An open letter to Louisiana legislators: Save the Artists.
Dear Louisiana Legislators,
Every year, hundreds of artists and arts advocates make the trek to the State Capital to request your support of the arts, and every year, the resources continue to shrink. But today, I learned of a proposed amendment that has artists everywhere shaking their heads: artists are being asked, in effect, to pay the state, via donations of art.
Senator Dan Claitor’s attached amendment to HB216, a bill that already restricts the state’s public art program, proposes that “No funds shall be expended for the acquisition of new works of art until after the agency has sought the donation of works of art from artists within the state and has been unable to obtain such work without charge.”
I am outraged at the utter lack of respect for the profession of artists and the continued and all-too-often expectation that artists were put on this earth to support a myriad of causes, and now the State of Louisiana, with their talents.
For artists, their work is their livelihoods. Their paychecks. It’s food on the table for their families. It’s their choice of profession, in the same way that a doctor, a lawyer, an accountant, an educator, or any other taxpayer in this great state chooses his or her profession.
Is the State of Louisiana seeking volunteers to teach our children for free, attorneys to represent the state for free, workers to repair our roads for free, accountants to monitor the state budget for free? Are we asking for volunteers to serve as legislators for free?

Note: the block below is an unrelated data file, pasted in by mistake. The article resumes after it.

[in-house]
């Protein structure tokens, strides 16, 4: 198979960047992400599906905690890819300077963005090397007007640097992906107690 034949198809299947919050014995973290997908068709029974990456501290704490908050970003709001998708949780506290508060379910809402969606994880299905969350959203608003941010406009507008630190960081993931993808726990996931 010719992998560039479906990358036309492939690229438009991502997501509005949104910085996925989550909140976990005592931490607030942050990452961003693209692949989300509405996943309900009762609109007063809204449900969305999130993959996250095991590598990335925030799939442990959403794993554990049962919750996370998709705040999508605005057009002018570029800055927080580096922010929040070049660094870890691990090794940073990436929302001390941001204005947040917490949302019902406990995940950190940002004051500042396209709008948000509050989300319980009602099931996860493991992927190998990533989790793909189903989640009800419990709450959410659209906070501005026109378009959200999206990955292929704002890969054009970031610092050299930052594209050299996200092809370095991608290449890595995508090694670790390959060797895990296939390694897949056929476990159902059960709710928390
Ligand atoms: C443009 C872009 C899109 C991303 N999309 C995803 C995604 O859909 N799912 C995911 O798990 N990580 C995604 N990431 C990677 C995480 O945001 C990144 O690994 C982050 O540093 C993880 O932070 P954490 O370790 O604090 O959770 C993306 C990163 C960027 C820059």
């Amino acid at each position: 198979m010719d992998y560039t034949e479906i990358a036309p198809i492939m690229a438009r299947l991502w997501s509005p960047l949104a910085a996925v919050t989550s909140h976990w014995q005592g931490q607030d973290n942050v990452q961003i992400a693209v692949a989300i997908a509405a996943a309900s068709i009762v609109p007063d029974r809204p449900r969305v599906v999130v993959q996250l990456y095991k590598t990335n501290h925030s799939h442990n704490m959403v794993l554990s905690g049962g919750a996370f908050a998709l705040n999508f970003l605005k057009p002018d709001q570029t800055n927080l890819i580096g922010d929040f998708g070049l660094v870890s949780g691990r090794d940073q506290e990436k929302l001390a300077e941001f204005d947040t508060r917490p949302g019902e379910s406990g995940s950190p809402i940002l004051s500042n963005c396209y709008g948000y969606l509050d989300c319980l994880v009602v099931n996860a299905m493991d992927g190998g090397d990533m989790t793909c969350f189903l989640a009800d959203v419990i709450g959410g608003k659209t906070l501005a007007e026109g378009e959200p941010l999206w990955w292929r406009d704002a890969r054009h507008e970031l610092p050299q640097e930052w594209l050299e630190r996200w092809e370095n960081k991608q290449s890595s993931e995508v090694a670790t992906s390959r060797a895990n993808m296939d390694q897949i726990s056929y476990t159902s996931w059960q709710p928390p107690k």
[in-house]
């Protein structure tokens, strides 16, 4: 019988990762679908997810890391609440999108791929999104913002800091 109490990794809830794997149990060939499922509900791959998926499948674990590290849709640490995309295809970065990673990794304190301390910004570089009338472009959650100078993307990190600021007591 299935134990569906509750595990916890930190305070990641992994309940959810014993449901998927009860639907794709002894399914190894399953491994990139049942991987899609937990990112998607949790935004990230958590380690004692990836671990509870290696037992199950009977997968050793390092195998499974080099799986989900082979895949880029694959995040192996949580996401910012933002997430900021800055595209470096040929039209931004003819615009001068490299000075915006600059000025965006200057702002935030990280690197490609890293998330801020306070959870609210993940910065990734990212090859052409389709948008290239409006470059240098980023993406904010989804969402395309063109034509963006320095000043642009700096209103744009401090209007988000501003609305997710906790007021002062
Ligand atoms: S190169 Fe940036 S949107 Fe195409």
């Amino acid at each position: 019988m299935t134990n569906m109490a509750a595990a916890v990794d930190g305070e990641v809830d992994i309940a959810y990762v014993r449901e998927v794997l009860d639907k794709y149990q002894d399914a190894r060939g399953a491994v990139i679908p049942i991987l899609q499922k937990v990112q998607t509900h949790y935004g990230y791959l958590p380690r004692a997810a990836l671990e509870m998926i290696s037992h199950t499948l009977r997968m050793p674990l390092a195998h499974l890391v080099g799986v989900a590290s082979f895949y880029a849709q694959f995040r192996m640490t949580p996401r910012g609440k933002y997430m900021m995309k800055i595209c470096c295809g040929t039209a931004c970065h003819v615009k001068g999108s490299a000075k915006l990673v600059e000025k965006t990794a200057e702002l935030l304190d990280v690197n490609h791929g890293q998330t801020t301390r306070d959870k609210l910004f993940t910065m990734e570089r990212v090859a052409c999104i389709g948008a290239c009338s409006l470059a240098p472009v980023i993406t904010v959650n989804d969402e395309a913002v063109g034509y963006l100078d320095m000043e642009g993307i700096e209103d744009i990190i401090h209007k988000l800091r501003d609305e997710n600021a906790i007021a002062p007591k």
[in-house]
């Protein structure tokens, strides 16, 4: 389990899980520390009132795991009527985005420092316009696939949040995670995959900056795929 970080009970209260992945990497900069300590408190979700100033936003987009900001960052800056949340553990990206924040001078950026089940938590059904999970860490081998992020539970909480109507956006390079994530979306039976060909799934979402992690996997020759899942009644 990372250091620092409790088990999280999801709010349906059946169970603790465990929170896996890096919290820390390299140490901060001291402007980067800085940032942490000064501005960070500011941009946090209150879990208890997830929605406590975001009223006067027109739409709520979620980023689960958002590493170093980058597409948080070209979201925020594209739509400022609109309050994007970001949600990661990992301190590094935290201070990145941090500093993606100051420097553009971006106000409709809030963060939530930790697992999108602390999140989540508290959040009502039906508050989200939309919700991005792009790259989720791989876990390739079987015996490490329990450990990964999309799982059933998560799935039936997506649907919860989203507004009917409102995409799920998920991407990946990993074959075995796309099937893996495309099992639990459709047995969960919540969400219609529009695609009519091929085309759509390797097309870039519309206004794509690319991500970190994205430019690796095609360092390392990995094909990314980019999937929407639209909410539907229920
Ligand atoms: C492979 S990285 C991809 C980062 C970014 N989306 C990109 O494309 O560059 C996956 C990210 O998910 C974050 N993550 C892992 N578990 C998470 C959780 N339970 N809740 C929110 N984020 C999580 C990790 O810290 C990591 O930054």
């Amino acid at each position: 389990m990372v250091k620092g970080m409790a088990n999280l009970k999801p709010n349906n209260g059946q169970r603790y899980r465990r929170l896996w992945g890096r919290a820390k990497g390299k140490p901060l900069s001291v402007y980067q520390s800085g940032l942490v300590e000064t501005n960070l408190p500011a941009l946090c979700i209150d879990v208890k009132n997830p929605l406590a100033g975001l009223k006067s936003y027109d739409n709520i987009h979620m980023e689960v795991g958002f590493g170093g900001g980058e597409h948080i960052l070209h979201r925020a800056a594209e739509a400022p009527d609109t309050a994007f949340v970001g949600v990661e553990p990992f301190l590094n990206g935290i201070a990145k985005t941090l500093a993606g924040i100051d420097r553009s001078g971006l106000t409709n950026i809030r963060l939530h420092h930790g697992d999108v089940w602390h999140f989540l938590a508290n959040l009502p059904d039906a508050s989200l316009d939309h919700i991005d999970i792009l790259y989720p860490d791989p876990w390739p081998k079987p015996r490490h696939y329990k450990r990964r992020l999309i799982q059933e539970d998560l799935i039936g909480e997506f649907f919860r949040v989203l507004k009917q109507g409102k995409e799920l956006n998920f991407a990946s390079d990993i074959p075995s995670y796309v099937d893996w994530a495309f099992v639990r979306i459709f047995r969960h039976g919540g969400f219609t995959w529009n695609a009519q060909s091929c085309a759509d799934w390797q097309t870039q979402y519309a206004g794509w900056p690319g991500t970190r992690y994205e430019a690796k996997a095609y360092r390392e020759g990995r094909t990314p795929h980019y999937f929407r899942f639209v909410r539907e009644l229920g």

To the best of my knowledge, we are not. So why does Senator Claitor think it is okay to ask artists to provide their professional services for free?
In 2015, I founded Artists & Causes, an organization working to change the way people think about artists of all genres, with equitable financial structures that are mutually beneficial to both the artists and the causes. So everybody wins. The bottom line is that with the excessive, continued, year-round requests for donations of creative goods and services, many artists cannot afford to continue to make a living. The term “starving artist” is a sad reality, and the often empty promise of exposure doesn’t pay the bills.
Until such time as Senator Claitor is willing to volunteer to offer his legislative services at no charge to the state, and until such time as his colleagues are willing to do the same, the request that artists do so is unacceptable and hypocritical.
I encourage you to stand up for the creatives that make Louisiana so amazing, and defeat Senator Claitor’s amendment. It’s imperative that we protect our cultural economy, one of the state’s largest industries, by showing support for, not taking advantage of, our artists.
To those who appreciate our creative professionals, please share your voice. Visit Louisiana Citizens for the Arts. With just a few clicks, you can show your support. Every voice matters.
UPDATE: Never underestimate the passion of arts advocates.
Check out this May 18 update provided by Gene Meneray, Chair of Louisiana Citizens for the Arts.
Thank you for a rousing response to Senator Claitor’s Amendment attached to HB216 limiting the state’s public art program. The amendment compelling the state to seek free artwork has been defeated 99-0.
The response from you has been amazing. In terms of volume, it’s the largest advocacy push back we’ve seen on an arts issue, with constituents like you from New Orleans to Bossier telling the Legislature to reject this amendment. They listened, and we won for now, but the fight is not over. The Bill will now go to conference, and we may have to call on you again to ensure that our Representatives know that Louisiana values the arts. But for now, thank you again, and let’s keep supporting our Louisiana culture.